The real villains are the politicians, who established the central plan in the first place. In a free country, the government is supposed to protect the right of everyone “to bring both his industry and capital into competition with those of any other man, or order of men,” as Adam Smith put it. Steps One and Two do exactly the opposite. They create a barrier to entry to the market that can only be breached via an admission ticket granted by the government. That ticket costs money only the largest corporations can pay.
Ironically, the very taxes and regulations anti-capitalists champion provide the means for corporations they say they hate to grow to unnatural size and eliminate the small, locally-owned competitors they claim to cherish. That’s not to say that in an honest, free market Amazon wouldn’t be dominant, but there would be more room for competitors in niches and on the margins to survive. Amazon’s competitors are one set of victims of these central planning schemes.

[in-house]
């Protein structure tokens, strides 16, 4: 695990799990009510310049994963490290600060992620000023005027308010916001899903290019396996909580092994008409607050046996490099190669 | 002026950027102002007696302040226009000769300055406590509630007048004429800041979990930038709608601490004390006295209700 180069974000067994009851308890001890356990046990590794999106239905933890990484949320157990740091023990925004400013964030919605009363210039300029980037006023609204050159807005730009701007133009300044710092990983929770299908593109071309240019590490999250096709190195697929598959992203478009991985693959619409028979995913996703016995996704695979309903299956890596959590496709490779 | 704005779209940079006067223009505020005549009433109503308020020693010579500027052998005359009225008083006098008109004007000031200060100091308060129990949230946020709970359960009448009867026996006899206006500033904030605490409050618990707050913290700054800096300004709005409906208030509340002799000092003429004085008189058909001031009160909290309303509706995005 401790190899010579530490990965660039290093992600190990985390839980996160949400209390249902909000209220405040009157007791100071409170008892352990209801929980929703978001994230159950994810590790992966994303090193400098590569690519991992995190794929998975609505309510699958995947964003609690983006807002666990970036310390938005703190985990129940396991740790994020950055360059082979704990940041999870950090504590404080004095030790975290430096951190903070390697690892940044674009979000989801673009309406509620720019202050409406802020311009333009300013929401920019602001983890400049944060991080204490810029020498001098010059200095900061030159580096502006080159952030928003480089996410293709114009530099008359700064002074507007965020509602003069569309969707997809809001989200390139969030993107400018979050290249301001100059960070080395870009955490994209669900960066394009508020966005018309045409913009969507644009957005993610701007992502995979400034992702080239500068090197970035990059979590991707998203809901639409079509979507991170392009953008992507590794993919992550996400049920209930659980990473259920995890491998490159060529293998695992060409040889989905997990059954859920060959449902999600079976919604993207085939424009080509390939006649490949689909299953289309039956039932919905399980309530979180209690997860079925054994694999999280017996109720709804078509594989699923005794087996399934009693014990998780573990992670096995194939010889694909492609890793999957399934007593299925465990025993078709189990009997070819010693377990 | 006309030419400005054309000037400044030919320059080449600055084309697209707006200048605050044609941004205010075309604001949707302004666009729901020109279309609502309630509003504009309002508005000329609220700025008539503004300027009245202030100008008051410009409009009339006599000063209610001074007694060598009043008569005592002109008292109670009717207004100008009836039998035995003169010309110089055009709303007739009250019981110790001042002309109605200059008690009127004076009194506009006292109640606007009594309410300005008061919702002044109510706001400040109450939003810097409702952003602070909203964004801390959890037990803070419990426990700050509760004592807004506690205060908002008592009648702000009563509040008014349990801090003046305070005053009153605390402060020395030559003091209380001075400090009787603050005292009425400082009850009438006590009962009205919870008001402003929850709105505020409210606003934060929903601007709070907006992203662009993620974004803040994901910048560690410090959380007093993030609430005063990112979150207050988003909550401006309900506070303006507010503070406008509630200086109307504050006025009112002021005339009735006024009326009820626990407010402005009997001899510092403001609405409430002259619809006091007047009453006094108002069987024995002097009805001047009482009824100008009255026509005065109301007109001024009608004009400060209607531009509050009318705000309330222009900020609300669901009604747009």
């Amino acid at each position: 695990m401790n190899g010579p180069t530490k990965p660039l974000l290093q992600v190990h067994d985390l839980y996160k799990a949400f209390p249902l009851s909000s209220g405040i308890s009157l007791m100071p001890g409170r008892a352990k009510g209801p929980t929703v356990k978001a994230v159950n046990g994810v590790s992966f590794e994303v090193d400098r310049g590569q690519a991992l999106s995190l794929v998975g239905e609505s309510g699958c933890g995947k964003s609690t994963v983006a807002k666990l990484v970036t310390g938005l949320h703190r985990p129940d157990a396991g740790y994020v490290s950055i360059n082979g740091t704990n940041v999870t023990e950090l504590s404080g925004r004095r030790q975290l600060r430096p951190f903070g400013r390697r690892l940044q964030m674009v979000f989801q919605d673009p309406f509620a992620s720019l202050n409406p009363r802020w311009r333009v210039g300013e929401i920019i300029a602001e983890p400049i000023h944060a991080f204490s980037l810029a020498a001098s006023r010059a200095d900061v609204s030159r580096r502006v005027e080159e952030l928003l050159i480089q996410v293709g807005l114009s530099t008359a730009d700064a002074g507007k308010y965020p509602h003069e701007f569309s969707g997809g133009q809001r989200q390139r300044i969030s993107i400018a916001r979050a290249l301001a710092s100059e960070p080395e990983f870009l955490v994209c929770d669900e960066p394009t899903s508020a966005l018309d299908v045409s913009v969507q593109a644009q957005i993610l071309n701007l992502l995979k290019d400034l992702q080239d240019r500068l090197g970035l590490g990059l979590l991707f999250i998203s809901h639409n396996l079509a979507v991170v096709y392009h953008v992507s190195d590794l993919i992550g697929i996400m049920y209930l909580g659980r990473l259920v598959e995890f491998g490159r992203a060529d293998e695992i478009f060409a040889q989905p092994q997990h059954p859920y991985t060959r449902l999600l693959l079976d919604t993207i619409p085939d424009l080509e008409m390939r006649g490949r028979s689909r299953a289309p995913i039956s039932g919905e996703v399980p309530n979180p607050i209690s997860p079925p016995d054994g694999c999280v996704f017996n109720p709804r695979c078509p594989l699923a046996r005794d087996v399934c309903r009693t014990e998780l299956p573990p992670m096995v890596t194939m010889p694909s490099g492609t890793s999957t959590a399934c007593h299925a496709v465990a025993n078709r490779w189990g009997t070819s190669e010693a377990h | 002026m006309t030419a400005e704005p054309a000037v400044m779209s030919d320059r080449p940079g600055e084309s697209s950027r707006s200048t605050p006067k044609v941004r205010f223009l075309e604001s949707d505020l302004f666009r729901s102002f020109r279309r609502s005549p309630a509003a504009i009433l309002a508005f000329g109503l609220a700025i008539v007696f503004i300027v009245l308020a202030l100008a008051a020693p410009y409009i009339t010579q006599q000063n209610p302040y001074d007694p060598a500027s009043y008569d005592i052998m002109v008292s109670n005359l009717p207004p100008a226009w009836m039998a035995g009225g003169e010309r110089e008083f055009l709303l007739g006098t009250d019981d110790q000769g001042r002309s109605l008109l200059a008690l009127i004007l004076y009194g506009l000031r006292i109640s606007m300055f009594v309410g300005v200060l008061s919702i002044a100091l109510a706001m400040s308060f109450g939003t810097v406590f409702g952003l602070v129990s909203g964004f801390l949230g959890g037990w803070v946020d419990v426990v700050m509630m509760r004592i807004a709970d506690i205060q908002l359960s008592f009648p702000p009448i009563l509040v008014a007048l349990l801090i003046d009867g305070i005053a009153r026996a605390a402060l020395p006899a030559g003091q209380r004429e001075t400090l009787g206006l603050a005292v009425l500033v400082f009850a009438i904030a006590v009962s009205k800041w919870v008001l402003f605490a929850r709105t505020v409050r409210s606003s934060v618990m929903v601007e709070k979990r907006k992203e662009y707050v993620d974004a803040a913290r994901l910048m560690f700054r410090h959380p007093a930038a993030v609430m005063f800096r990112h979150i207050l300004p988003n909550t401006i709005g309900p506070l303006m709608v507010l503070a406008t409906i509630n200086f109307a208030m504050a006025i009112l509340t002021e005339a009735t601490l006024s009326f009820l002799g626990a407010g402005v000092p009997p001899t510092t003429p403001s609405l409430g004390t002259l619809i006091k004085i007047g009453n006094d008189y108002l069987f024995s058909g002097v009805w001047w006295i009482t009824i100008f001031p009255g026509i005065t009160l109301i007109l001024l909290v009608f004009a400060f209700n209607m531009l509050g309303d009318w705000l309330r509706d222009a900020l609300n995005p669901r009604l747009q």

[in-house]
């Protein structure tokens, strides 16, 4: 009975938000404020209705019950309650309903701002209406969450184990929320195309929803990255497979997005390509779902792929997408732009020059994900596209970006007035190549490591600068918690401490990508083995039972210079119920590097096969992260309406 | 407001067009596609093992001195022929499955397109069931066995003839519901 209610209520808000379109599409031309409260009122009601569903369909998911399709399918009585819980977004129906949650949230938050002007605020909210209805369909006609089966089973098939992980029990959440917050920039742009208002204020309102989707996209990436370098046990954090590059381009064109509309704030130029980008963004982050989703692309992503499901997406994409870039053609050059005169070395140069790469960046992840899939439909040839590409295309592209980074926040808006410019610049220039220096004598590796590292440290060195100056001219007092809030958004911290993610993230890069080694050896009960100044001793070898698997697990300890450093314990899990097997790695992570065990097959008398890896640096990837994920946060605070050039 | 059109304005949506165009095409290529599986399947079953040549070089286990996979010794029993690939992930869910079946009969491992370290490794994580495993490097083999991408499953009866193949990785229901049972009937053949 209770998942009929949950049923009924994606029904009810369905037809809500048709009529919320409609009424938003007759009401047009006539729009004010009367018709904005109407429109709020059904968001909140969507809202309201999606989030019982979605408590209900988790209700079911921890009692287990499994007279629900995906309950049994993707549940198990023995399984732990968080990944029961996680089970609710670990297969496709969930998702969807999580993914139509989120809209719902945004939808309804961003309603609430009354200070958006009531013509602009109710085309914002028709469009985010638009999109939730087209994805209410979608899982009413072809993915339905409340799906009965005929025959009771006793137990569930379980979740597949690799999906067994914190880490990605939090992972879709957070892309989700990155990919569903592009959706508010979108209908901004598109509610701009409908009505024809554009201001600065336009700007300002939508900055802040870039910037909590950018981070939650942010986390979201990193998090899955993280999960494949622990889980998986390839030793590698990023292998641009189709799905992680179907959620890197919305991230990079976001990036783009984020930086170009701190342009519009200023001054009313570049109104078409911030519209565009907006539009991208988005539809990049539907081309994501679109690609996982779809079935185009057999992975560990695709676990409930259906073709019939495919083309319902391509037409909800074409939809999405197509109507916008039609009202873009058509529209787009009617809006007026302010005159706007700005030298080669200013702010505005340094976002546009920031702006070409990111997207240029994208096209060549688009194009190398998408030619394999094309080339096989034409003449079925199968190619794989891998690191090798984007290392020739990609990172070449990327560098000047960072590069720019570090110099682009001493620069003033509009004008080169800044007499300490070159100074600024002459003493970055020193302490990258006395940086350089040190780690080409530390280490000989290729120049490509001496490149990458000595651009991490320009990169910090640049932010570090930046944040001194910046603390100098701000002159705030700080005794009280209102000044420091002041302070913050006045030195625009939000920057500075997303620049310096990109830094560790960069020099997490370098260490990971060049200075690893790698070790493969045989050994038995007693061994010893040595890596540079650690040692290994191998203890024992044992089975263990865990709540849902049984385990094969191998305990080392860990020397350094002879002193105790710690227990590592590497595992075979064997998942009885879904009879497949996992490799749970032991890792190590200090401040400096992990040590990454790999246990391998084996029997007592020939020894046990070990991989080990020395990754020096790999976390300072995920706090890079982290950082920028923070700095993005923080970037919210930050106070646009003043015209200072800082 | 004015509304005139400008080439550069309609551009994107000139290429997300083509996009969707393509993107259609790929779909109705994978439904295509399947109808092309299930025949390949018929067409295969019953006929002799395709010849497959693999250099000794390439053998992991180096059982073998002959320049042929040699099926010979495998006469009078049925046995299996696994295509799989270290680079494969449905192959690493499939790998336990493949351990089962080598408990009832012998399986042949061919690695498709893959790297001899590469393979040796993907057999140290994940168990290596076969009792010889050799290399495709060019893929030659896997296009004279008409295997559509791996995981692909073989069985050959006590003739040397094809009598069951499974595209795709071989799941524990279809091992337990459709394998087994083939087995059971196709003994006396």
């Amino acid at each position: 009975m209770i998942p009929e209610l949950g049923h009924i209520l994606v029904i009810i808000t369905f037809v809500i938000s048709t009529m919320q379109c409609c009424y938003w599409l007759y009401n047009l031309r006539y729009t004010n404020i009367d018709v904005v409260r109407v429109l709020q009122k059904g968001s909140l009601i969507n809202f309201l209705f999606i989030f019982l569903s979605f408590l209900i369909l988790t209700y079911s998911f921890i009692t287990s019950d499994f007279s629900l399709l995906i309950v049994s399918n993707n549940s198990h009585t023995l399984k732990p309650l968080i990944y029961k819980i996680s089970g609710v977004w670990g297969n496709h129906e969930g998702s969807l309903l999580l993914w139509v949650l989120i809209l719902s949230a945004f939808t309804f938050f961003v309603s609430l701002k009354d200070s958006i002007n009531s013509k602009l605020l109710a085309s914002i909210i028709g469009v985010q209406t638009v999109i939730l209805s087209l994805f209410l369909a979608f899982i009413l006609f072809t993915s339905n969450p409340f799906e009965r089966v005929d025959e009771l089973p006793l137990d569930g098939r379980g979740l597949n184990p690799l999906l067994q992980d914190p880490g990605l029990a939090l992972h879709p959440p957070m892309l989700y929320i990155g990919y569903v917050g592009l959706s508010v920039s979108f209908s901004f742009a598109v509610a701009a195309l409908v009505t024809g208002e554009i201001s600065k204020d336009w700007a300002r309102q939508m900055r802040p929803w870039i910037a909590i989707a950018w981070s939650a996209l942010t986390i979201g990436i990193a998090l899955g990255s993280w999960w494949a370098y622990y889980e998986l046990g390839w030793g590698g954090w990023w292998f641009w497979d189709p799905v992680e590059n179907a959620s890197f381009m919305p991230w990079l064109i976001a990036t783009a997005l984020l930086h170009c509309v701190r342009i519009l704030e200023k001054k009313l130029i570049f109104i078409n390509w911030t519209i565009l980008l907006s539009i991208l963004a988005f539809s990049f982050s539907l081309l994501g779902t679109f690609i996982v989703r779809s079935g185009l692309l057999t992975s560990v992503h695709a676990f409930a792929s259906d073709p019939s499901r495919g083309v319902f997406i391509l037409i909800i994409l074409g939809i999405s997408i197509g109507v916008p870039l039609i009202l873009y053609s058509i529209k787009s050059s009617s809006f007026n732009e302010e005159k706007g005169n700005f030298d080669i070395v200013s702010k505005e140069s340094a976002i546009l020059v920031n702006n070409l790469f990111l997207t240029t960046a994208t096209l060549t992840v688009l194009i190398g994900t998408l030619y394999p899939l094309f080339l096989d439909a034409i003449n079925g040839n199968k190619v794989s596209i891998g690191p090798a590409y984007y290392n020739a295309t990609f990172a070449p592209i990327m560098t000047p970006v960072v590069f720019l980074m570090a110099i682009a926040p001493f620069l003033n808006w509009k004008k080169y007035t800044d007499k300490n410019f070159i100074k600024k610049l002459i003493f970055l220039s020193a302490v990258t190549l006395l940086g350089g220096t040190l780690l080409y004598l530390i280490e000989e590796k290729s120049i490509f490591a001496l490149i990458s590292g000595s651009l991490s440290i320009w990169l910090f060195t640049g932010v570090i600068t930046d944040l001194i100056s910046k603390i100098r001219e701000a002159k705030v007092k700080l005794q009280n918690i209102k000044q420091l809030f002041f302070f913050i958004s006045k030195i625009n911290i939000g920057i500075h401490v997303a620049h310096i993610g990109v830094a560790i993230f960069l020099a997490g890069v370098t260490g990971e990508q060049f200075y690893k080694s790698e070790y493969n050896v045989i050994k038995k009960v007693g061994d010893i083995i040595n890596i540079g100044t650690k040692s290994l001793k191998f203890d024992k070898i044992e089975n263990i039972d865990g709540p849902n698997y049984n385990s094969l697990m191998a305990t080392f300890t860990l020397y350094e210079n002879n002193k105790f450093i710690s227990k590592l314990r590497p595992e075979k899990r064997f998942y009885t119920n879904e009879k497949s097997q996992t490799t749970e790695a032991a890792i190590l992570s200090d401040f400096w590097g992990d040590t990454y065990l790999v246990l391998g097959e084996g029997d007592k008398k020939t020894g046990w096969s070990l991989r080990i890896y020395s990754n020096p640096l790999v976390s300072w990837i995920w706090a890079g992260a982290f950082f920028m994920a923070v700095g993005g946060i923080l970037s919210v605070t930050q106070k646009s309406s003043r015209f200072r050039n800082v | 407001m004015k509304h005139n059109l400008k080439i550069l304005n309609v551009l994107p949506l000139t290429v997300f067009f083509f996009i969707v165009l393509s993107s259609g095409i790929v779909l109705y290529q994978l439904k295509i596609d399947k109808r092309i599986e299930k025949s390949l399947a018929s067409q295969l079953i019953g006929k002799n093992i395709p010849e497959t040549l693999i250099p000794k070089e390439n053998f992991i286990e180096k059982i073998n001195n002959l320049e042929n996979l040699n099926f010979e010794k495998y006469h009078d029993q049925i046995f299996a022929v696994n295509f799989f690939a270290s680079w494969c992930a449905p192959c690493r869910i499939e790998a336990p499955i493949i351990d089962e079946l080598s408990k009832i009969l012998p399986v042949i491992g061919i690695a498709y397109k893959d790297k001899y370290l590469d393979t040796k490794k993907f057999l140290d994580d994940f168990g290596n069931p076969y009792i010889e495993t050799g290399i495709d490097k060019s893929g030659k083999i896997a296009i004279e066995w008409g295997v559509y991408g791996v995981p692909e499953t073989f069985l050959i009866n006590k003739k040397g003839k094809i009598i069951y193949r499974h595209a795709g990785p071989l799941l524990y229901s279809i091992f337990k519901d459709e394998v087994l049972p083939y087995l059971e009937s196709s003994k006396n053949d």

Consumers are victims, too, but not because they are “subsidizing” large corporations. The tax exemptions corporations get are more than offset by the new taxes they pay in the locales they relocate to. That’s why politicians are willing to offer the exemptions in the first place. The real loss to consumers is choice. They have less choice in a world where Amazon has fewer competitors, which is inevitable when the economy is centrally planned, and politicians decide who can play and who can’t.